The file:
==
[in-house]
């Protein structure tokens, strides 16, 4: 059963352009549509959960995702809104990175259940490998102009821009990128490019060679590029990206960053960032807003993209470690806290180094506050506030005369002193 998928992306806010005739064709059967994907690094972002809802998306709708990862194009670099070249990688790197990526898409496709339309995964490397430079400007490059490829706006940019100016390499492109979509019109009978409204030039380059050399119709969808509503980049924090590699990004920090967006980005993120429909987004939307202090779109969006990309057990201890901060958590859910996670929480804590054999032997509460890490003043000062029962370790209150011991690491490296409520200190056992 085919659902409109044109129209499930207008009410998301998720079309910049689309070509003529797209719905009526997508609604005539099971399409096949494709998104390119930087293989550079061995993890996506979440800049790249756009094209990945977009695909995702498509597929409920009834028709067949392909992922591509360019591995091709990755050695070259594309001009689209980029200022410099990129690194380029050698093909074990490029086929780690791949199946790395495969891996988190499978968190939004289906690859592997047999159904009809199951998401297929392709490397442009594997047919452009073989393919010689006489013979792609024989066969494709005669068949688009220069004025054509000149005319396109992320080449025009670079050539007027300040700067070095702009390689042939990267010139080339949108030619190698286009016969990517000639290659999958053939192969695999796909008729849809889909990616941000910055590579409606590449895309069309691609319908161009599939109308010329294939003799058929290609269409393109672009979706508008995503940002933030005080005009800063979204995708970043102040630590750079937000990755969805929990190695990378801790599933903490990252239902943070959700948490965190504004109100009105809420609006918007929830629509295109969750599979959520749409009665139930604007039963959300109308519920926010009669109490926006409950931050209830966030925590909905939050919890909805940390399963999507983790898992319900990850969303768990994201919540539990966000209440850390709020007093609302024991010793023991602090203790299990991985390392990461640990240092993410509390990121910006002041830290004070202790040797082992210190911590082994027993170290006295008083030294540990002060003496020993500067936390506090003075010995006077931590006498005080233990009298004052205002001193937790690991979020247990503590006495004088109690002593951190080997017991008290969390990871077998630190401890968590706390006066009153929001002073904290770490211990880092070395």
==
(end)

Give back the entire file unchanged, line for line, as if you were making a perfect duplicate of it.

[in-house]
């Protein structure tokens, strides 16, 4: 059963352009549509959960995702809104990175259940490998102009821009990128490019060679590029990206960053960032807003993209470690806290180094506050506030005369002193 998928992306806010005739064709059967994907690094972002809802998306709708990862194009670099070249990688790197990526898409496709339309995964490397430079400007490059490829706006940019100016390499492109979509019109009978409204030039380059050399119709969808509503980049924090590699990004920090967006980005993120429909987004939307202090779109969006990309057990201890901060958590859910996670929480804590054999032997509460890490003043000062029962370790209150011991690491490296409520200190056992 085919659902409109044109129209499930207008009410998301998720079309910049689309070509003529797209719905009526997508609604005539099971399409096949494709998104390119930087293989550079061995993890996506979440800049790249756009094209990945977009695909995702498509597929409920009834028709067949392909992922591509360019591995091709990755050695070259594309001009689209980029200022410099990129690194380029050698093909074990490029086929780690791949199946790395495969891996988190499978968190939004289906690859592997047999159904009809199951998401297929392709490397442009594997047919452009073989393919010689006489013979792609024989066969494709005669068949688009220069004025054509000149005319396109992320080449025009670079050539007027300040700067070095702009390689042939990267010139080339949108030619190698286009016969990517000639290659999958053939192969695999796909008729849809889909990616941000910055590579409606590449895309069309691609319908161009599939109308010329294939003799058929290609269409393109672009979706508008995503940002933030005080005009800063979204995708970043102040630590750079937000990755969805929990190695990378801790599933903490990252239902943070959700948490965190504004109100009105809420609006918007929830629509295109969750599979959520749409009665139930604007039963959300109308519920926010009669109490926006409950931050209830966030925590909905939050919890909805940390399963999507983790898992319900990850969303768990994201919540539990966000209440850390709020007093609302024991010793023991602090203790299990991985390392990461640990240092993410509390990121910006002041830290004070202790040797082992210190911590082994027993170290006295008083030294540990002060003496020993500067936390506090003075010995006077931590006498005080233990009298004052205002001193937790690991979020247990503590006495004088109690002593951190080997017991008290969390990871077998630190401890968590706390006066009153929001002073904290770490211990880092070395």